What if I told you there was a vertical farm growing microgreens six minutes travel time from London Bridge that had a stall at Borough Market. It may sound unlikely. However, it is true.

Welcome to the world of minicrops™ and to the latest blog post looking at vertical and urban farming.

In March I spoke with Jamie one of the co-founders of MiniCrops. The focus was on the business model they have followed, rather than about the growing techniques used.  In this article, you will learn how about MiniCrops as a business and how it manifests the tagline, ‘produce closer to home’.


A Brief History

The business was set up to address questions about the future of food security and sustainability. It is an ‘agriculture technology initiative‘. The farm is located in Artworks Creekside in Deptford. The public launch came on 29 July 2017, and the business began by delivering to customers across London. On January 18th, 2018 MiniCrops launched a stall at Borough Market where it has a presence on Thursday, Friday and Saturday.

Vertical Farm set up

Although the article will focus on the business model it is helpful to understand how the vertical farm is currently set up. The farm is set up using an ebb and flow hydroponics system using Philips LED lights. As part of the controlled environment agriculture, the temperature is allowed to fall at night so that it more closely mimics the natural environment for the plants. 

The building that is currently being used is probably not perfect for vertical farming. However, it is fine as the first step on a long-term journey in vertical farming. And in time I am looking forward to seeing what the next step up for MiniCrops will be.

Business Model

There are different business models that can be used with vertical farming. MiniCrops have followed a diversified strategy. They have a number of different commercial channels including having an online presence, stalls at farmers’ markets, a stall at Borough Market and working with high-end restaurants.


Just a couple of months after publicly launching the business MiniCrops started working with leading restaurants. The restaurants could appreciate the benefits of fresh, local produce being delivered several times a week. MiniCrops currently supply to 45 restaurants. As a value-add, the company also offers to work with restaurants to look at what is coming up in terms of ingredients for the next season menus and to grow a specific or different crop to complement this.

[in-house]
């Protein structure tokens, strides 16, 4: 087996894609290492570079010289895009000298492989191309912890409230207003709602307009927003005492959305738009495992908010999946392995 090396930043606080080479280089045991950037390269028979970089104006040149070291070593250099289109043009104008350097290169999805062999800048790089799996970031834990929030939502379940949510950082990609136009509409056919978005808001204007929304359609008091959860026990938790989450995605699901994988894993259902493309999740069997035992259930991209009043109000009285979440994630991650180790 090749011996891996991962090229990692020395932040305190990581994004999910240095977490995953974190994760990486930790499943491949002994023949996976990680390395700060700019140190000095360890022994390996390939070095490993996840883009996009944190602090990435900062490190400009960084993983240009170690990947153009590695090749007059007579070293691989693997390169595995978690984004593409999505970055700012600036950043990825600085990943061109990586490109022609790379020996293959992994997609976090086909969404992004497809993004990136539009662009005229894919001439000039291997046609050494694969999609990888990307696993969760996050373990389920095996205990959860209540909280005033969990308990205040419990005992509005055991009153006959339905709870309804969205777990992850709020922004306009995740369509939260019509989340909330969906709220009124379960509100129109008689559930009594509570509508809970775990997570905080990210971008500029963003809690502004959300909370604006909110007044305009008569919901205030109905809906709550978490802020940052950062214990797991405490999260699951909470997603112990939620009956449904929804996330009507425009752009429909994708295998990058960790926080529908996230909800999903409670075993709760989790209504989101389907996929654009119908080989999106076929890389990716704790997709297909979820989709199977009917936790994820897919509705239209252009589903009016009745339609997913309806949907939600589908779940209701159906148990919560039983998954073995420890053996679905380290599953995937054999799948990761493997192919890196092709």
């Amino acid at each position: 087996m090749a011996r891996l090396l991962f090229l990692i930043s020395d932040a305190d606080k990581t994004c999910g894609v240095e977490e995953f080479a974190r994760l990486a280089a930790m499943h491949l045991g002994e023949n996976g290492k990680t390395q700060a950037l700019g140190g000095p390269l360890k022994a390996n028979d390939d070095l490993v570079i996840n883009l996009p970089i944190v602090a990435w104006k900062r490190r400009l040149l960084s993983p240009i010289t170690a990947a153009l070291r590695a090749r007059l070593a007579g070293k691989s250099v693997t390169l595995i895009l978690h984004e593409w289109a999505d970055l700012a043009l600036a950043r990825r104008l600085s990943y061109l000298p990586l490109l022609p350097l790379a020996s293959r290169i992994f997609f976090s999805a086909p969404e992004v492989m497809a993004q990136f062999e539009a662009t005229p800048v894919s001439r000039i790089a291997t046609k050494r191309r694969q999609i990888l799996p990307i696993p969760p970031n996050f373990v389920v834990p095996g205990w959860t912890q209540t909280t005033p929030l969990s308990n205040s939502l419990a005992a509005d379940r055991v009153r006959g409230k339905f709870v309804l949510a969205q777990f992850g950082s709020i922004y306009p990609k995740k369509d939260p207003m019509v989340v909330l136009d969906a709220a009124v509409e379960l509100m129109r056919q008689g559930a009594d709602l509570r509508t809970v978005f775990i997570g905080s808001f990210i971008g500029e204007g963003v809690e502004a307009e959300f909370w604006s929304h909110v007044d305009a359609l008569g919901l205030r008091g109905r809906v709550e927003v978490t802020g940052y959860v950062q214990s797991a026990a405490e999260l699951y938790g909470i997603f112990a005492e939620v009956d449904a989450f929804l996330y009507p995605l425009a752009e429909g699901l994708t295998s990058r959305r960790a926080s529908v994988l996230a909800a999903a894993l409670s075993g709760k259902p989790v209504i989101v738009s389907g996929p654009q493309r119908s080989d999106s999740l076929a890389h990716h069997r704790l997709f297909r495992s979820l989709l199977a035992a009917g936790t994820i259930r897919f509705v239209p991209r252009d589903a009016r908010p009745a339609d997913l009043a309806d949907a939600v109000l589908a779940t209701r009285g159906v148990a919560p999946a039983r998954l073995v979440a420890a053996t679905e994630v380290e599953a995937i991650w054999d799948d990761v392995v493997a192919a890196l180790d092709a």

MiniCrops can also outsource a growing space at the farm to businesses that want to have a dedicated space to try out new products.

Pop Up stalls

The business is also further diversifying with plans for a pop-up stall in a top end department store. Having a physical presence at markets and through pop-up stalls allow the company to talk to people directly about the controlled environment agriculture being used to grow the crops. It also allows them to showcase product and in some cases install a growing station.

High-End Products

As with other vertical farm operations I have looked at there are a few high-end products that currently help subsidise some of the other crops grown. For example, some crops can grow 14 punnets of produce in 8 days whereas other crops would yield only 1 punnet in 8 days.  Businesses have to work within the limits of acceptable pricing variability while also reflecting the difference in production of each crop.

Borough Market

A couple of weeks after I spoke with Jamie I made my way to Borough Market to check out the stall and to buy some produce to try. There were 16 different varieties listed to choose from that had been harvested the same day. And there are five new varieties on the way.


I bought four punnets to make a salad for lunch and to pair with goats cheese. MiniCrops use punnets that are 100% biodegradable and compostable.

Community and Education

MiniCrops has a focus on the local community both through creating local employment opportunities and by growing local produce. The business is also looking to partner up with local businesses and schools.


I appreciate the time that Jamie spent talking with me about MiniCrops. If you want to keep up with the latest news and developments then check out their website. And if you want to go and have a chat about what they sell and have a taste yourself then head along to the stall at Borough Market on a Thursday, Friday or Saturday.









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